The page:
In mammals, the cell renewal has been studied in different tissues and the time to obtain a complete renewal is very variable, from few day for the intestinal epithelium to some months for the epithelium of the lungs (Blanpain et al., 2007); in organs as the brain and the heart the renewal is very limited and very slow and then also very difficult to study. Also the regeneration process requires the proliferation of progenitor cells but with some important differences compared to homeostasis. First, the regeneration needs to start a “massive renewal process” to allow the formation of the blastema, later responsible for the orchestration of the morphogenesis. Second, pluripotent mitotically-active cells are not always present in the tissue and then during regeneration could be necessary an additional step of dedifferentiation; different studies of cell lineage in transgenic animals have demonstrated that all differentiated cells can turn into progenitors cells, maintaining the memory of their origin and finally re-differentiating according to it (Kragl et al., 2009; Knopf et al., 2011; Tu and Johnson, 2011). Third, participating cells must be precisely guided to needed areas, and once regeneration is complete specific cues are required to report regenerative success and signal termination, otherwise the initial response would continue indefinitely (Oviedo and Beane, 2009).
The studies to better understand the link between homeostasis and regeneration are very important for regenerative medicine. For example, recent results in planarian show that the signal involved in stem cells renewal are also involved in stem cells activation after amputation (Forsthoefel et al., 2012; Newmark, 2005).

Regeneration and scarring

Before to conclude this first part of the introduction on the regeneration process and go on with the manuscript, I think that is also important to clarify the difference between the terms regeneration and wound healing/scarring, being both commonly used to indicate the process that leads to recover the tissue integrity after an injury caused by the environment or diseases. The process of wound healing is included in the process of regeneration and consists in very rapid mechanisms that allow to cover the wound with a layer of epithelial cells, leading to the protection of the injured tissue as soon as possible. In mammals, this process is more and more inefficient with aging: the embryo and the foetus have healing capacities definitely more important than the adult (Redd et al., 2004). On the contrary, the cell layer that is formed during the healing phase of the regeneration process is very characteristic and has similarities with the apical epidermal layer that is formed in embryos during limb development (Christensen and Tassava, 2000; Nye et al., 2003); moreover, it produces signals necessary for the formation and the maintenance of the blastema (Thornton, 1957; Nye et al., 2003). Contrary to normal wound healing/scarring, the regeneration process allows the complete reconstitution of a functional tissue without the formation of the scar.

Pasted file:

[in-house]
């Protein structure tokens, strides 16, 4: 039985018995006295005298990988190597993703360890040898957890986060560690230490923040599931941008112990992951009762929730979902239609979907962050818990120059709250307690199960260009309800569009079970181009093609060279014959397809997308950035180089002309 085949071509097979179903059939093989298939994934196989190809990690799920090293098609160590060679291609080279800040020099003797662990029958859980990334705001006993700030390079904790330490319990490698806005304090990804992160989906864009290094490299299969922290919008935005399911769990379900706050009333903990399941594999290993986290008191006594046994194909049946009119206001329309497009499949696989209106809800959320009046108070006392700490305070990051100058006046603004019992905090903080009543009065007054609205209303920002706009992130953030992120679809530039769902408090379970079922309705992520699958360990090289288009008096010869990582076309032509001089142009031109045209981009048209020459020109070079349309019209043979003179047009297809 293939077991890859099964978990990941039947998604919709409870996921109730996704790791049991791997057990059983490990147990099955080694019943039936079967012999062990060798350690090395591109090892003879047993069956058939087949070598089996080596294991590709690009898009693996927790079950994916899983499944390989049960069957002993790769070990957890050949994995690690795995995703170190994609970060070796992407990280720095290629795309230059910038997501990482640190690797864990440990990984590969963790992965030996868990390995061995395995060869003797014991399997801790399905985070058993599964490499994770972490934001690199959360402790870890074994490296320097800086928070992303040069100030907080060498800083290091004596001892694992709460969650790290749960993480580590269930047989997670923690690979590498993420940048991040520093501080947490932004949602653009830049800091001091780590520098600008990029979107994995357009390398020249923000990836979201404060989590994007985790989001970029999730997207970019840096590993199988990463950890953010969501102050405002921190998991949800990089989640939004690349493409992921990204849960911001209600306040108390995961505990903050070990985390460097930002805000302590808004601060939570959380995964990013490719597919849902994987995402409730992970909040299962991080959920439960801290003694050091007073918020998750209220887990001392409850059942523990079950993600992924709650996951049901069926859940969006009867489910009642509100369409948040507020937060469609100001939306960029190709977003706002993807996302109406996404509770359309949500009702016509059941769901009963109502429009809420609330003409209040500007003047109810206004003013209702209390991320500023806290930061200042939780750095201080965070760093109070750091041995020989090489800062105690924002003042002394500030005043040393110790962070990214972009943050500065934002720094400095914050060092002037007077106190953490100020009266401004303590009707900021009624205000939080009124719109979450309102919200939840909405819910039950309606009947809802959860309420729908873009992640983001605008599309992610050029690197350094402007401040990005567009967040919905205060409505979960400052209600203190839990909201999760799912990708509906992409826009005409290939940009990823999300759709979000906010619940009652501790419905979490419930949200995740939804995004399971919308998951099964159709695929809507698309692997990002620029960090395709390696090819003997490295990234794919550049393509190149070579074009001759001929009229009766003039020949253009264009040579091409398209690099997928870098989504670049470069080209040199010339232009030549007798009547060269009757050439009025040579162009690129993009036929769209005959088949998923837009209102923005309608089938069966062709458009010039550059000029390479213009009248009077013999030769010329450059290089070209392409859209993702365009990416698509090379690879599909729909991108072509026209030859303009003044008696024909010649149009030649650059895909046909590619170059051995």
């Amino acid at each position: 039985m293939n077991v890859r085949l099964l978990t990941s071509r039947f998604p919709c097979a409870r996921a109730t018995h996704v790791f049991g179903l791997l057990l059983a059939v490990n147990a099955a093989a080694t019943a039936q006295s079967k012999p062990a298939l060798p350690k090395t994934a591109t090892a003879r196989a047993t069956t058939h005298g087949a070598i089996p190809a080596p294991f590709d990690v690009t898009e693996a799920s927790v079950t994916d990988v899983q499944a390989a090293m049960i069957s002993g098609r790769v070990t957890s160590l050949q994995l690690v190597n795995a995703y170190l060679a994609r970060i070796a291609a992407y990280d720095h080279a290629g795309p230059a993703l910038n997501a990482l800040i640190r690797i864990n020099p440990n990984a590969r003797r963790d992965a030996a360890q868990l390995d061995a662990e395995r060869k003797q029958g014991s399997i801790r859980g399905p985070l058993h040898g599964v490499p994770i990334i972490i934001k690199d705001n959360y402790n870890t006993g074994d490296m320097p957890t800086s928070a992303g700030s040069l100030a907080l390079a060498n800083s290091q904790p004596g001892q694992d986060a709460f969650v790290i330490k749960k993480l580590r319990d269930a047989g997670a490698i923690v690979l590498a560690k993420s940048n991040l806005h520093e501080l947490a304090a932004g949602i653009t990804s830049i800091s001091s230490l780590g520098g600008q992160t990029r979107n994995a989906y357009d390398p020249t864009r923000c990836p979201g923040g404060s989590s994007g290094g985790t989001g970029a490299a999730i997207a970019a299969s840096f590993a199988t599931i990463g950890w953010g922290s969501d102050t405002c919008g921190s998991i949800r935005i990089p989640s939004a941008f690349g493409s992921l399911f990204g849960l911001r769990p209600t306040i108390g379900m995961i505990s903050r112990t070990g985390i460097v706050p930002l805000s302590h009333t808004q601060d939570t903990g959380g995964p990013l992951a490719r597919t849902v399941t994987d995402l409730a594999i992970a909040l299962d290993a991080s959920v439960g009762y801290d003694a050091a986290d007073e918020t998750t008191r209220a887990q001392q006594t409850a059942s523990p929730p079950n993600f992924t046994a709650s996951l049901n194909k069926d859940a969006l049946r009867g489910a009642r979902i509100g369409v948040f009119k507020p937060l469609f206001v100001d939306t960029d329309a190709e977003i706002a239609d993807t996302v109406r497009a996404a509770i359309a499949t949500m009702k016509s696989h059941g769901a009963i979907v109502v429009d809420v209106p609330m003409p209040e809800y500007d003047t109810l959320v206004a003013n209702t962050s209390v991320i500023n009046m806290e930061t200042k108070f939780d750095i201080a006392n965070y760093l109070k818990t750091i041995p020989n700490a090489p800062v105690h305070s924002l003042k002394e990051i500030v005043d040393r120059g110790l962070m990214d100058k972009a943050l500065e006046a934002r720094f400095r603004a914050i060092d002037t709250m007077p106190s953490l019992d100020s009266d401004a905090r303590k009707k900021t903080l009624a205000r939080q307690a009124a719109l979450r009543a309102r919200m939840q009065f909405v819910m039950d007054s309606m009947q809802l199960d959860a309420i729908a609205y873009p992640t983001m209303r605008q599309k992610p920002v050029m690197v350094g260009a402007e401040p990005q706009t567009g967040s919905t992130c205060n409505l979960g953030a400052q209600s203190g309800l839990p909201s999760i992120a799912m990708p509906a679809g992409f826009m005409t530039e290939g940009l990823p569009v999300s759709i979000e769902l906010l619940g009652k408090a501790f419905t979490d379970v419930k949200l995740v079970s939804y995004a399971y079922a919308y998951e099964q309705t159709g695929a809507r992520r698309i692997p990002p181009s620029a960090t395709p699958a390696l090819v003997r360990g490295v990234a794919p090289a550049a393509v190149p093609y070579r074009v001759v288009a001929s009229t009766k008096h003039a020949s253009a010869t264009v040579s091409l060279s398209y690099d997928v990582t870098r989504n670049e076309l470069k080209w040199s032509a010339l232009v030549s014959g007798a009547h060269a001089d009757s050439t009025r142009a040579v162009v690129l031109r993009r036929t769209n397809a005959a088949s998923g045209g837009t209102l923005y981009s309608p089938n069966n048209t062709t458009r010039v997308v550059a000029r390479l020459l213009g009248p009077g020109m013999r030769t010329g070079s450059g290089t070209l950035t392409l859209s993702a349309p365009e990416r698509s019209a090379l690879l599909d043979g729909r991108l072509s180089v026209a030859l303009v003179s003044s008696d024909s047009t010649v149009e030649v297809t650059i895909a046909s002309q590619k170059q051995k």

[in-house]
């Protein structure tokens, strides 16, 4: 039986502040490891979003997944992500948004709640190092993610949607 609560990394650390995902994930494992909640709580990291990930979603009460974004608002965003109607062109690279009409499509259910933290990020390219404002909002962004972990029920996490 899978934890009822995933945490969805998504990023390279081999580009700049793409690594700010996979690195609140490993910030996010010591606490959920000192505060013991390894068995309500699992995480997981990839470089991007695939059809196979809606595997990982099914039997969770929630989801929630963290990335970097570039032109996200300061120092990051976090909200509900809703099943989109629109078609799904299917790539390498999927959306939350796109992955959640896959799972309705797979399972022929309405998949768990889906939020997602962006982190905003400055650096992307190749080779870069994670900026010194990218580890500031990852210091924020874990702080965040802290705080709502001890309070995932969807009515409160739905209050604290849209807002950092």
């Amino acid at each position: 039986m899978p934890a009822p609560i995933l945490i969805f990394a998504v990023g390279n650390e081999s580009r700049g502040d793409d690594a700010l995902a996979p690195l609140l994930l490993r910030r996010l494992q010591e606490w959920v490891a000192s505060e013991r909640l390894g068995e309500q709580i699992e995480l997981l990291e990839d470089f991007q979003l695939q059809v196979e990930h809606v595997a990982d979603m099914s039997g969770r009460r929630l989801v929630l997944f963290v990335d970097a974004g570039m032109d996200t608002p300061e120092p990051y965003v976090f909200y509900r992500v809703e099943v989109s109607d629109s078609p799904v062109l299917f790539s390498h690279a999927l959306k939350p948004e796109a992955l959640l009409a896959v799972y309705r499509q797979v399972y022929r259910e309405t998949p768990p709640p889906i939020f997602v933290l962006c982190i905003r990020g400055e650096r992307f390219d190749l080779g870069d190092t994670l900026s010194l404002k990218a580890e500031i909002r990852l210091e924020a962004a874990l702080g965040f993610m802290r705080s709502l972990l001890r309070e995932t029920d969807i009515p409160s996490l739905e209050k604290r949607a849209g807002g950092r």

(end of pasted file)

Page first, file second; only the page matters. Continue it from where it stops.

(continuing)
RNAi experiments on planarians and other experiments on other organisms allowed the identification of different genes involved in the regeneration process, as for example some genes important for the signalisation occurring just after healing (Reddien et al., 2005). These findings allow the analysis of the loss of these genes or problems in their functionality in organisms that are not able to regenerate. In fact, it has been proposed that some genes necessary for regeneration to take place would be present only in the specie effectively able to regenerate (Brockes and Kumar, 2008). An example is the already mentioned Prod1, responsible for the positional identity and probably for the nerve dependence of the regeneration process, that is found only in the pleurodeles (Kumar et al., 2007b).

A general scheme for the regeneration process

The regeneration of missing body parts in response to tissue injury, degeneration or amputation requires the succession of three modules (Figure 5):
1. the immediate response to the injury/amputation with the activation of repair genes;
2. the regeneration-induction module, with the formation of the blastema;
3. the regeneration re-development module, consisting in morphogenesis, differentiation and growth processes.